Your tax dollars at work: where do we spend on health?


Which health disorder do we spend most on?

Answer: It’s not cancer.

Key Points


  • New Australian Institute of Health and Welfare (AIHW) report tracks the national health system expenditure 2018-19. 

  • Report drills down into how $136 billion is spent on health. 

  • Condition, age, sex and type of health setting are itemised. 

Is that bad back costing you a lot? You’re not alone. It’s also costing the nation. More money was spent on musculoskeletal disorders, such as osteoarthritis and back pain, than any other disease, condition or injury in Australia. 

That’s the finding of a new report from the Australian Institute of Health and Welfare (AIHW) that looks at how $136 billion was spent across the national health system in 2018–19. 

Australia’s total national health spending is actually $185 billion but data limitations restrict total transparency. 

The report provides analysis of where health spending is directed, in terms of the conditions and diseases that attract the spending, whether the spending occurs in, or outside hospitals and which age groups attract the most spending. 

Bad backs cost big bucks


The top four big spenders are, in order:

  • Musculoskeletal disorders attracted the most spending at $14 billion. 
  • Cardiovascular diseases ($11.8 billion). 
  • Cancer and other neoplasms ($11.8 billion). 
  • Mental and substance use disorders ($10.5 billion). 

Public Hospitals
For admitted patients in public hospitals, cardiovascular diseases accounted for $4.4 billion in spending, followed by injury and gastrointestinal disorders at $3.8 billion each. 

Private hospitals
In private hospitals, the disease groups with the highest spending were musculoskeletal disorders ($4.9 billion), cardiovascular diseases ($2.5 billion) and cancer and other neoplasms ($2.5 billion).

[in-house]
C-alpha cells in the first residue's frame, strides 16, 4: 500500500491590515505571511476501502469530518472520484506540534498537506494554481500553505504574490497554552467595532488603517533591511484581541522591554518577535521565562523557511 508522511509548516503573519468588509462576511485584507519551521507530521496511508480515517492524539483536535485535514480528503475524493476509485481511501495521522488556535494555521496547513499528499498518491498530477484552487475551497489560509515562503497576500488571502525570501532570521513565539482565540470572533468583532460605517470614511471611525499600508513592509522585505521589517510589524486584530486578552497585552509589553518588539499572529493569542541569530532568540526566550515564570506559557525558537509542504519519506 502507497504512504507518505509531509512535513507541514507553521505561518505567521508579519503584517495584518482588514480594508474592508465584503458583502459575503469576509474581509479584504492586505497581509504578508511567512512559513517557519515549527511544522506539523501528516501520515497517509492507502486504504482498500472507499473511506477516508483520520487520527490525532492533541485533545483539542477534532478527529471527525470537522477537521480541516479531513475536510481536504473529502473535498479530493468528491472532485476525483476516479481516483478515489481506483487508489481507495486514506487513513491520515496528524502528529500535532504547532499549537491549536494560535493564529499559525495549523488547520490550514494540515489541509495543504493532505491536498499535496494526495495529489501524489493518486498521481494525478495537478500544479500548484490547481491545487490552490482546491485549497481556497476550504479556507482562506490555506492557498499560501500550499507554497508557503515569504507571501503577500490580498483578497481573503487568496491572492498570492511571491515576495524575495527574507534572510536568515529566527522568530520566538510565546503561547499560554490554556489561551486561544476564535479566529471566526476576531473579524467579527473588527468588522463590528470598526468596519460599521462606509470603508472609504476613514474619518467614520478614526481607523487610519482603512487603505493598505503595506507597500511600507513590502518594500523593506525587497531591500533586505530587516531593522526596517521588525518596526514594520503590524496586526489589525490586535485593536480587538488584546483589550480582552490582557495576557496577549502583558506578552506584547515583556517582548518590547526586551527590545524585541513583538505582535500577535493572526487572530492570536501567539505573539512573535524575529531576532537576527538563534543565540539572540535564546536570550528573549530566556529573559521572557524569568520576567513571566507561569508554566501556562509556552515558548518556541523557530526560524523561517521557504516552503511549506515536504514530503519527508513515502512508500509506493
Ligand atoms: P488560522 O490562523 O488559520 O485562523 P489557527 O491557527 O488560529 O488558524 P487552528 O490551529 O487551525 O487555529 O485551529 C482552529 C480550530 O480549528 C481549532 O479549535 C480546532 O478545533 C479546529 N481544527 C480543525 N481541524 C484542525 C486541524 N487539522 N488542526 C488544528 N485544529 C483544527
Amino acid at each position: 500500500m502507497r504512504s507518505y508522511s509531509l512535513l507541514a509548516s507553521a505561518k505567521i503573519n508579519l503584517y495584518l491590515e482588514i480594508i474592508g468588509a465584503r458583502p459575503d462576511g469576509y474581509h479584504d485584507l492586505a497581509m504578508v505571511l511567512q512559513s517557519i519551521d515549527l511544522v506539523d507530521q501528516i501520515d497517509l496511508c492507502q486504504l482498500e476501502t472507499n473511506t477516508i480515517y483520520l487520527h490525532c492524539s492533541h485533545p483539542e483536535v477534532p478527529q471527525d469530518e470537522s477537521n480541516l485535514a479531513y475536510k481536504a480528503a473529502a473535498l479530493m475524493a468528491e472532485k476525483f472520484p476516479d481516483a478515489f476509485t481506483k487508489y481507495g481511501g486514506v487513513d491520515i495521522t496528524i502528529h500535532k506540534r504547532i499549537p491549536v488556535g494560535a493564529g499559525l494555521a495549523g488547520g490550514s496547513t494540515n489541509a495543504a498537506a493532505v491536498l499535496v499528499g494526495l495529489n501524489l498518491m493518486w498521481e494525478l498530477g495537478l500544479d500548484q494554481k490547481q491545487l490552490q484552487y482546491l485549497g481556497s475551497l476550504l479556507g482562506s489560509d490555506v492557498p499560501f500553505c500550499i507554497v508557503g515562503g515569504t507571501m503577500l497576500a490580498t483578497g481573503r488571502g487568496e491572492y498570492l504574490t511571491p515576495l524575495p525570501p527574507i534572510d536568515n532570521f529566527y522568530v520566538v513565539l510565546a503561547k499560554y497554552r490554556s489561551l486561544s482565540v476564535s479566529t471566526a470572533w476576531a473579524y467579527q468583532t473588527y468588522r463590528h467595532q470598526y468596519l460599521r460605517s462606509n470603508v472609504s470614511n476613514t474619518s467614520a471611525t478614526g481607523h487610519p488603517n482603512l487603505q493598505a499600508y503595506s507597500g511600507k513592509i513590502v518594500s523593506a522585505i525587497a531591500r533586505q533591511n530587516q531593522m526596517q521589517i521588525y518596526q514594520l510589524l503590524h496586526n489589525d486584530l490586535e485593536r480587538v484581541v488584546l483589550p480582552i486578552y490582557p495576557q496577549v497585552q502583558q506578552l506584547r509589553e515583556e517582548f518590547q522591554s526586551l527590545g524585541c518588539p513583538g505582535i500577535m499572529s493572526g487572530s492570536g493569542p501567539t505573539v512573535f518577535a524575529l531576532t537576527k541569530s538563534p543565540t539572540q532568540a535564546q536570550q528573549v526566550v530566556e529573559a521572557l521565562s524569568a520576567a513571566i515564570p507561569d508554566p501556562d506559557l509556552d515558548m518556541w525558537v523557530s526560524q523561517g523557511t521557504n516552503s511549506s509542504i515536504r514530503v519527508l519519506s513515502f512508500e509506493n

GPs, dentists, therapists etc.
In primary health care settings, oral disorders accounted for $7.8 billion in spending, followed by mental and substance use disorders ($4.2 billion), and cancer and other neoplasms ($3.7 billion). 

Age-related spending
As we age, spending on our health generally increases – the highest spending was for those aged 70–74 and the lowest for those aged 5–9 years. 

Men and women


Males - the bulk of spending occurs later in life. The highest expenditure condition group for males was cardiovascular diseases ($6.7 billion). 

Females - the highest expenditure condition group for females was reproductive and maternal ($8.7 billion).

However, spending for females between the ages of 20 to 45, is substantially higher than for males, largely due to spending on birth and reproduction related conditions. 

The AIHW report accompanies the Australian Burden of Disease Study 2018. So, what ailments cause the community the most worry, difficulty and hard work? 

The report’s key findings are:  

  • Coronary heart disease. 

  • Back pain. 

  • Dementia. 

  • Chronic obstructive pulmonary disease.

  • Lung cancer. 

Read report